Common Bumps On Dogs’ Skin And What They Mean
Here's when you should get those bumps checked out 🔍
Finding a bump or lump on your dog can immediately send you spiraling trying to figure out what it is.
Is it just a fatty tumor? Is it cancerous? Do you need to worry?
We reached out to Dr. Corinne Wigfall, a veterinarian working with SpiritDog Training, and Dr. Justin Padgett, a veterinarian at Branchville Animal Hospital, to learn more about the different kinds of bumps on dogs' skin.
Common types of bumps on dogs’ skin
There are dozens, if not hundreds, of different types of lumps and bumps that dogs can get. Some are harmless, while others might mean something more serious is going on.
And you may even notice these bumps on your dog more often as he gets older — but that doesn’t always mean they’re a cause for concern!
“As they age, the lumps and bumps increase as their cellular defense mechanisms break down and tumors (benign and malignant) are free to proliferate more readily,” Dr. Padgett told The Dodo.
Some of the most common bumps and lumps you may find on your dog include:
These are benign fatty tumors that are typically harmless. Lipomas are usually soft and squishy and will probably move around under your fingers. They usually aren’t tender to the touch, so your pup likely won’t even notice it.
2. Sebaceous cysts
According to Dr. Padgett, sebaceous cysts are cauliflower-looking growths that are full of gray, pasty material (this material can be liquid or semi-liquid). They aren’t cancerous, but you should still get them checked out (and possibly removed) if they’re bothering your pup.
Papillomas are oral warts typically found in your dog’s mouth as a result of having papilloma virus. They usually grow in clusters and can sometimes become cancerous, so they’re always good to get checked.
4. Skin tags
Skin tags are pretty common on dogs (especially older pups), so you’ve likely seen one or two before. They aren’t cancerous and are often long, thin pieces of skin that hang off of your pup.
These are blood blisters under the skin most commonly seen in the ear. These aren’t cancerous, but your pup will have to get surgery in order to remove it.
An abscess is a painful bump or swelling that can sometimes fill up with pus. They should always be checked out (and usually drained) by a vet so that they don’t rupture on their own and cause an infection.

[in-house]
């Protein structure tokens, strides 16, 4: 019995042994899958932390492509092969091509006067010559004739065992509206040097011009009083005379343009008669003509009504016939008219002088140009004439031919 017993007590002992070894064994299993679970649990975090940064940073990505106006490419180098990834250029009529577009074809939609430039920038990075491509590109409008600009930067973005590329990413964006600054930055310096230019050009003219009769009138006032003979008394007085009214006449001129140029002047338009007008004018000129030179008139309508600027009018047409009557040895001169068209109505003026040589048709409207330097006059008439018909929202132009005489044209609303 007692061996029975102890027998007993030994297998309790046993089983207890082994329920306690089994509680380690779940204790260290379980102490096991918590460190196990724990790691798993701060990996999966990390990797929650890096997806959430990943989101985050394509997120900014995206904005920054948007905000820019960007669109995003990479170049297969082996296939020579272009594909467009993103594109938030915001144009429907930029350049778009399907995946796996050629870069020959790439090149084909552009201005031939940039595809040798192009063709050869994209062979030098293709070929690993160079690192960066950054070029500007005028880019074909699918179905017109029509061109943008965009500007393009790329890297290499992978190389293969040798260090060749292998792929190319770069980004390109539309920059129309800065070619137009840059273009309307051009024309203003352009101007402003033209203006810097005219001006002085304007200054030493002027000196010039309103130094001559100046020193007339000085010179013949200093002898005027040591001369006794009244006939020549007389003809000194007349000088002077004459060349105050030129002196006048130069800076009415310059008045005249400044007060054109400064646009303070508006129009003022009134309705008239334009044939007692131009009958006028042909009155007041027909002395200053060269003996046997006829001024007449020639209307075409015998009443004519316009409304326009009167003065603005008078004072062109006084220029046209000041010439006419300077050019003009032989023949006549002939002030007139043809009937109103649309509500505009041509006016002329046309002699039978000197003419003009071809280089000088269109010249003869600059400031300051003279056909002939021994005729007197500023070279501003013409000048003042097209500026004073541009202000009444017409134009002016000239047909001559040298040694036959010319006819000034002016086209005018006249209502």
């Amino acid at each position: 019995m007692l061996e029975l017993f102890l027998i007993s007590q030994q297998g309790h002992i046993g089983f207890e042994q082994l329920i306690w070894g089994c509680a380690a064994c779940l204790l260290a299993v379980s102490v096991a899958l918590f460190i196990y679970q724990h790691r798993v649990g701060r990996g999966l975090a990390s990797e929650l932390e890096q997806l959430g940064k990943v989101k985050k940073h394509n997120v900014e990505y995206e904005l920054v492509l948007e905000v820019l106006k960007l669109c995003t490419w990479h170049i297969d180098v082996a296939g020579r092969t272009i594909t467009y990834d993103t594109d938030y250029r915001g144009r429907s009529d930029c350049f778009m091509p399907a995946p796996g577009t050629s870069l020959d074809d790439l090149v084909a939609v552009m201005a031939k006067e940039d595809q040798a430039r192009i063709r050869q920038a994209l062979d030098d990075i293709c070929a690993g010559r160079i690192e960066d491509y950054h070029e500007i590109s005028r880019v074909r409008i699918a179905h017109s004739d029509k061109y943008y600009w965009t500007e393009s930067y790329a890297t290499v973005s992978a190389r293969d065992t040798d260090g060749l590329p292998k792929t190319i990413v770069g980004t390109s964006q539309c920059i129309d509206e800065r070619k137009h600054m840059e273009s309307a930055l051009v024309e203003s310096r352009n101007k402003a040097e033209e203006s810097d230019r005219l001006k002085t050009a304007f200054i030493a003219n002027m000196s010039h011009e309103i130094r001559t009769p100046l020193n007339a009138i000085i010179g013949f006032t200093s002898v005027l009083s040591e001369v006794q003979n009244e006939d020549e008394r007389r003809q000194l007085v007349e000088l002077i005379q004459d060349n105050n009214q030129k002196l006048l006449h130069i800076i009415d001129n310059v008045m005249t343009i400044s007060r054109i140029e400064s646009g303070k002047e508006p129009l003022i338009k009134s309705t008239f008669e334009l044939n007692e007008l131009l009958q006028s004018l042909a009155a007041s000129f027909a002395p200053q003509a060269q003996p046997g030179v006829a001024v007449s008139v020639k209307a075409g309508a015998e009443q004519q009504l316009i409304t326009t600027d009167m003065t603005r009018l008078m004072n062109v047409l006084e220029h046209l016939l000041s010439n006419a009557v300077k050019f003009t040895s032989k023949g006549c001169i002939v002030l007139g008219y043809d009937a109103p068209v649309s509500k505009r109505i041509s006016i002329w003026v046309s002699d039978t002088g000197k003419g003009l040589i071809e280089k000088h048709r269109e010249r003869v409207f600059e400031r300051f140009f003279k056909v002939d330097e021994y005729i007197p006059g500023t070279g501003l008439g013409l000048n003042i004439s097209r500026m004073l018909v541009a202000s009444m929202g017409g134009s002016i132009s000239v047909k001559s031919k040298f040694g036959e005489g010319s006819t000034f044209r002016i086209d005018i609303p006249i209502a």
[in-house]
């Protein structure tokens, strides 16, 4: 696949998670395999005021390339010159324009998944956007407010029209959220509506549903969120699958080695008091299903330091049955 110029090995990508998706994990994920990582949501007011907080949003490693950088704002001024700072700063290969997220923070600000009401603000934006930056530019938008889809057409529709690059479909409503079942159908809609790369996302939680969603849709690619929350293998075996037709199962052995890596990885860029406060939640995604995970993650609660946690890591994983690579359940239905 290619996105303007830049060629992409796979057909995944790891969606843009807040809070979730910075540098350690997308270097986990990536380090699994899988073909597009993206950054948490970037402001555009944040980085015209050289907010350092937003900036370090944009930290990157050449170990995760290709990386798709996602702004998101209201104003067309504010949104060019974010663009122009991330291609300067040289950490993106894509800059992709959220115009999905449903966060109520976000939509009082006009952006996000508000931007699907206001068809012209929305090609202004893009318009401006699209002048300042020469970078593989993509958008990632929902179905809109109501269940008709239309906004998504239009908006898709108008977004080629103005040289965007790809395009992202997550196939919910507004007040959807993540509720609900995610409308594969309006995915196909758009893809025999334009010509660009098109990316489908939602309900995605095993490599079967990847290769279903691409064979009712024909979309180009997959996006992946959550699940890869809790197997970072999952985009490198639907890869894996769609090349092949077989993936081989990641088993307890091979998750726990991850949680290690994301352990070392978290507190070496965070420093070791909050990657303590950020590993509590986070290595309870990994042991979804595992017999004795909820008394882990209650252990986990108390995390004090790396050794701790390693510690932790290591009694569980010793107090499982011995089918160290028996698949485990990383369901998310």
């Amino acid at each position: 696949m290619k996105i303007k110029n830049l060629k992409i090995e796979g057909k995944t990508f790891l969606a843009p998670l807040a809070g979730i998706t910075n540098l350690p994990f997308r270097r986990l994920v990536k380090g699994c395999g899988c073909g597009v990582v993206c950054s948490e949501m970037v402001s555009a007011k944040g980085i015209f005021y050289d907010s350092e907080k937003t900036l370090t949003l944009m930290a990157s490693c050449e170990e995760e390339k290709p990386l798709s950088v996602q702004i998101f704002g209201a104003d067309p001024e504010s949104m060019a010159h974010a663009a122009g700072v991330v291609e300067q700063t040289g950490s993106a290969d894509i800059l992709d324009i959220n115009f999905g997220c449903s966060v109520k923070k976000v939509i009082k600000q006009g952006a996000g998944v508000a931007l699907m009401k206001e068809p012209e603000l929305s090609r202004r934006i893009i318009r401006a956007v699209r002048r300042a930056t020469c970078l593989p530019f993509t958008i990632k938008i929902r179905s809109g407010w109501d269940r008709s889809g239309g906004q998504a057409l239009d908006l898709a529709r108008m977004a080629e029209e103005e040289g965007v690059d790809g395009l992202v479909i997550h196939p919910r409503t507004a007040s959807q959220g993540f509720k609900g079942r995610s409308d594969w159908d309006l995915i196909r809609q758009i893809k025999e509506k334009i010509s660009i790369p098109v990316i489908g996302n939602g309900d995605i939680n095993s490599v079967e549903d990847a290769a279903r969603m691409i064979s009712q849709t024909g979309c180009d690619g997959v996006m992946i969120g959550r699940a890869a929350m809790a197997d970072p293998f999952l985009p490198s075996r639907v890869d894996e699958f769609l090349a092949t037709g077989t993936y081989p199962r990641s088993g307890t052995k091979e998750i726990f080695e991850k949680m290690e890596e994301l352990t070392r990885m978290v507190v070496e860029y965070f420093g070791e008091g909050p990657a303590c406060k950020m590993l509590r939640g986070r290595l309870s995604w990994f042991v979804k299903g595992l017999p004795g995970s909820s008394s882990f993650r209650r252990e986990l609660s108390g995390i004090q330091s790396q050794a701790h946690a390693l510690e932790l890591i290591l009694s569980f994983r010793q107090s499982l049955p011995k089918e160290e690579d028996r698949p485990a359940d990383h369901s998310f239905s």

7. Cancerous masses
These are various types of bumps that can be cancerous, like mast cell tumors (cancer of the immune system), melanoma (skin cancer) and mammary carcinoma (breast cancer).
While it can be difficult to know just by looking which bumps are cancerous or not, if a growth seems to have appeared overnight, is larger than the typical bumps your dog has had, and is painful or hard, you should get it checked out ASAP.
“Dogs can have multiple bumps or lumps on the skin, and each one can have a different origin, so [they] all need testing by a veterinarian at least once,” Dr. Wigfall told The Dodo.
What causes lumps and bumps on your dog’s skin?
Some lumps and bumps are caused by different cancers or skin conditions, and others can be caused by skin infections or even allergic reactions.
When it comes to skin infections, Dr. Wigfall said that those can present as lots of small, raised bumps on the skin, while allergic reactions can present as big welts all over the body that come and go within 72 hours.
When to take your dog to the vet
Any lump or bump should be checked by a veterinarian as soon as possible.
“Owners should be concerned about growths that grow quickly, are firm to the touch, appear to contain a lot of inflammation and those that are bothersome/painful for the dog,” Dr. Padgett said.
What your veterinarian finds will determine how the bump is treated, if at all. “If it is a bacterial infection, antibiotics or surgery can resolve the issue,” Dr. Wigfall said. “If it is a non-cancerous growth, such as a wart [or] skin tag, you may choose to leave it alone and only surgically remove it if it is growing too big and causing a problem for the animal’s mobility or is getting caught and infected.”
If the bump is determined to be cancerous, it’ll require surgical removal and be tested to figure out if any further treatment is needed.
So while many bumps on dogs' skin will be OK and nothing to worry about, it’s always a good idea to get them checked out by your vet just in case.